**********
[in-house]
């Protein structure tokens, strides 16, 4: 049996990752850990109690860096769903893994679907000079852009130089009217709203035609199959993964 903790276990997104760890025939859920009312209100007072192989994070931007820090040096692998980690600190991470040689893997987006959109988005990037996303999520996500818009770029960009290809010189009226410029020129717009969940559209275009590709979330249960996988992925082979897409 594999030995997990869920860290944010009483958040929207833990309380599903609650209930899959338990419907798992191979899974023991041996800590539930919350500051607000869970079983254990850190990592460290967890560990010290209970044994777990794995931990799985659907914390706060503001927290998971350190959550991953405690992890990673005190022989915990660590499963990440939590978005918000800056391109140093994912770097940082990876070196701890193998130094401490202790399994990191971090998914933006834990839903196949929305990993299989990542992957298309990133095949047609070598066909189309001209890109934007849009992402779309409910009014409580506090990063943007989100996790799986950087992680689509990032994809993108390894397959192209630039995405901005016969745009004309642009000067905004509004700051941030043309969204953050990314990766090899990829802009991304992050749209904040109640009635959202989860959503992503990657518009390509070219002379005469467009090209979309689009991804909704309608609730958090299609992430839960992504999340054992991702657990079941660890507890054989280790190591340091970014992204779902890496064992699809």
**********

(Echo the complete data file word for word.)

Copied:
[in-house]
């Protein structure tokens, strides 16, 4: 049996990752850990109690860096769903893994679907000079852009130089009217709203035609199959993964 903790276990997104760890025939859920009312209100007072192989994070931007820090040096692998980690600190991470040689893997987006959109988005990037996303999520996500818009770029960009290809010189009226410029020129717009969940559209275009590709979330249960996988992925082979897409 594999030995997990869920860290944010009483958040929207833990309380599903609650209930899959338990419907798992191979899974023991041996800590539930919350500051607000869970079983254990850190990592460290967890560990010290209970044994777990794995931990799985659907914390706060503001927290998971350190959550991953405690992890990673005190022989915990660590499963990440939590978005918000800056391109140093994912770097940082990876070196701890193998130094401490202790399994990191971090998914933006834990839903196949929305990993299989990542992957298309990133095949047609070598066909189309001209890109934007849009992402779309409910009014409580506090990063943007989100996790799986950087992680689509990032994809993108390894397959192209630039995405901005016969745009004309642009000067905004509004700051941030043309969204953050990314990766090899990829802009991304992050749209904040109640009635959202989860959503992503990657518009390509070219002379005469467009090209979309689009991804909704309608609730958090299609992430839960992504999340054992991702657990079941660890507890054989280790190591340091970014992204779902890496064992699809």